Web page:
- Review Pending
- Closed - implemented
- Closed - not implemented
Recommendations for Executive Action
Recommendation: To better ensure that potential applicants for future congestion relief initiatives are aware of the criteria for assessing the applications, the Secretary of Transportation should communicate all selection criteria--and the relative weight to be given to the criteria--to potential applicants.
Agency Affected: Department of Transportation
Status: Closed - Implemented
Comments: In March 2009, we found that the Department of Transportation did not communicate (1) one of the 11 criteria that it used to select awardees and (2) the relative priority of the criteria to applicants for its congestion relief initiative. As a result, we recommended that potential applicants for future congestion relief initiatives are aware of the criteria for assessing the applications; the Secretary of Transportation communicate all selection criteria--and the relative weight to be given to the criteria--to potential applicants. In March 2010, the Department of Transportation agreed that it is its policy and practice to provide grant applicants with information on all factors needed to assemble a grant application. As a result, future grant applicants will have access to all selection criteria and the relative weight given to the criteria. Therefore, this recommendation is closed as implemented.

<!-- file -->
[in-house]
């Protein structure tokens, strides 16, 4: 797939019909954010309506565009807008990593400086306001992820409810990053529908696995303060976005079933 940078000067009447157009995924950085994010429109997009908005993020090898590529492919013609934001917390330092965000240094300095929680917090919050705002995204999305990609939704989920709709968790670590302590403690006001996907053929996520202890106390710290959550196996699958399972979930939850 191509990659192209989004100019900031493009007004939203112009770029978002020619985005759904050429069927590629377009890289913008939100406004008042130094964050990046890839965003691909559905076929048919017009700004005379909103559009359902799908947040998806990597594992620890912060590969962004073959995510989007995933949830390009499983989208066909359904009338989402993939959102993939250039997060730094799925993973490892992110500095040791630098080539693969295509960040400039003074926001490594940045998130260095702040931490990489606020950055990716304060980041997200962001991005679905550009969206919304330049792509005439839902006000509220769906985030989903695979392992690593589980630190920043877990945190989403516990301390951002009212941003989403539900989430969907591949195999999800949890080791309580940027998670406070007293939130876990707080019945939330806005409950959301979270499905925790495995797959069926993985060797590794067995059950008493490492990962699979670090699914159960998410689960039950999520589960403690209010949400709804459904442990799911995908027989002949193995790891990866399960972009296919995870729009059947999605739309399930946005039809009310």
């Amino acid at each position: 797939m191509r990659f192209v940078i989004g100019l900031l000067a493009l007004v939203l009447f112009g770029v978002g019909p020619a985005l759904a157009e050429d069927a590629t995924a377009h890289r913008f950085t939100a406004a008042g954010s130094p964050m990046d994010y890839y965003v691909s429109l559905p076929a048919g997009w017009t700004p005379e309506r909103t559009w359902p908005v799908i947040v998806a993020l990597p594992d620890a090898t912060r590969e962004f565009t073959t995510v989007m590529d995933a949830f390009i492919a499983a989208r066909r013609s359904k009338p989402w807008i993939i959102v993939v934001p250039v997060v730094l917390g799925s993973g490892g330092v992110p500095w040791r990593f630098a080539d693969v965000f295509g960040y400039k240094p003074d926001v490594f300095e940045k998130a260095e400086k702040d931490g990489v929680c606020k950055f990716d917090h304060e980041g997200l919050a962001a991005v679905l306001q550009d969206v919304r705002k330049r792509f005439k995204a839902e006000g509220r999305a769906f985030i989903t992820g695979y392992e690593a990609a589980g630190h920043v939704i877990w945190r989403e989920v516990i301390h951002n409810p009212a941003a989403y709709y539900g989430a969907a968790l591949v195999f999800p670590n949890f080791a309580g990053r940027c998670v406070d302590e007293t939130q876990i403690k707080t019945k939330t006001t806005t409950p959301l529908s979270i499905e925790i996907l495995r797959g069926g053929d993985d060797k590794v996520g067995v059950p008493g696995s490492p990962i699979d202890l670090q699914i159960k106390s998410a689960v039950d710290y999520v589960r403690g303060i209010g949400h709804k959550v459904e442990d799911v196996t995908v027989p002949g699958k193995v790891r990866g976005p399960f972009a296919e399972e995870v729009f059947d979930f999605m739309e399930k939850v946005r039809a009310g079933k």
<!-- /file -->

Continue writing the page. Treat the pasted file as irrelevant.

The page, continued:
Recommendation: For the Transportation, Community, and System Preservation program, the Secretary of Transportation should direct the Administrator, Federal Highway Administration (FHWA), to give priority consideration only to applicants that meet all five statutory factors, as required by the grant statute.
Agency Affected: Department of Transportation
Status: Closed - Not Implemented
Comments: As of March 2010, The Department of Transportation continued to disagree with our legal analysis, but did not cite any additional rationale for its disagreement beyond what was presented in our report.